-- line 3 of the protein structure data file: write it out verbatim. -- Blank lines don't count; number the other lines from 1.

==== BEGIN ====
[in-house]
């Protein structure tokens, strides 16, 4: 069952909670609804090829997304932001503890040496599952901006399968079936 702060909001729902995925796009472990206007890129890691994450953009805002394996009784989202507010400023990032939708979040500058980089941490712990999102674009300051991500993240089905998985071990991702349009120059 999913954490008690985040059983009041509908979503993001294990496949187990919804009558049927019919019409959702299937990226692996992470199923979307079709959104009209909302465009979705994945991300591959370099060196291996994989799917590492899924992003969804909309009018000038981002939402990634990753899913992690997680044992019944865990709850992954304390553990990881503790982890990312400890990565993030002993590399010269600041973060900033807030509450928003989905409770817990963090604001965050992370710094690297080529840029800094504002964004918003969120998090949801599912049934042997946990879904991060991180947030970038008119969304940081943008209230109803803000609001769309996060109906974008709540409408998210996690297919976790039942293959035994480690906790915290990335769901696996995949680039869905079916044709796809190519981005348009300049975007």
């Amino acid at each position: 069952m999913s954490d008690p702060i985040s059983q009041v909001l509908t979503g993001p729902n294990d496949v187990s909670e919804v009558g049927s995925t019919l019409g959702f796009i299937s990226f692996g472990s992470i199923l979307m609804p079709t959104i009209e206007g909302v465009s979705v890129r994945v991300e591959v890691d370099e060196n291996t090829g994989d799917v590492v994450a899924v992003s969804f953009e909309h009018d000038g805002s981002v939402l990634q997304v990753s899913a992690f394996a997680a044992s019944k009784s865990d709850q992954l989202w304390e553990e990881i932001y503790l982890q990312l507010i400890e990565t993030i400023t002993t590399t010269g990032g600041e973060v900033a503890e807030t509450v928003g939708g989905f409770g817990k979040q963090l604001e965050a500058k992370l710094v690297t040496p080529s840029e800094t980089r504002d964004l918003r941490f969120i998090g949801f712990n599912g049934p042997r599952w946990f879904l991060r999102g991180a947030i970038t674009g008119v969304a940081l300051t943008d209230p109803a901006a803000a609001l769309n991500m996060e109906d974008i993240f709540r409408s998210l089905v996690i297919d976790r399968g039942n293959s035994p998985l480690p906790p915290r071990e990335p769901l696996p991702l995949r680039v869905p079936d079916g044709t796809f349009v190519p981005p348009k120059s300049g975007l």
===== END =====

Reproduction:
């Amino acid at each position: 069952m999913s954490d008690p702060i985040s059983q009041v909001l509908t979503g993001p729902n294990d496949v187990s909670e919804v009558g049927s995925t019919l019409g959702f796009i299937s990226f692996g472990s992470i199923l979307m609804p079709t959104i009209e206007g909302v465009s979705v890129r994945v991300e591959v890691d370099e060196n291996t090829g994989d799917v590492v994450a899924v992003s969804f953009e909309h009018d000038g805002s981002v939402l990634q997304v990753s899913a992690f394996a997680a044992s019944k009784s865990d709850q992954l989202w304390e553990e990881i932001y503790l982890q990312l507010i400890e990565t993030i400023t002993t590399t010269g990032g600041e973060v900033a503890e807030t509450v928003g939708g989905f409770g817990k979040q963090l604001e965050a500058k992370l710094v690297t040496p080529s840029e800094t980089r504002d964004l918003r941490f969120i998090g949801f712990n599912g049934p042997r599952w946990f879904l991060r999102g991180a947030i970038t674009g008119v969304a940081l300051t943008d209230p109803a901006a803000a609001l769309n991500m996060e109906d974008i993240f709540r409408s998210l089905v996690i297919d976790r399968g039942n293959s035994p998985l480690p906790p915290r071990e990335p769901l696996p991702l995949r680039v869905p079936d079916g044709t796809f349009v190519p981005p348009k120059s300049g975007l």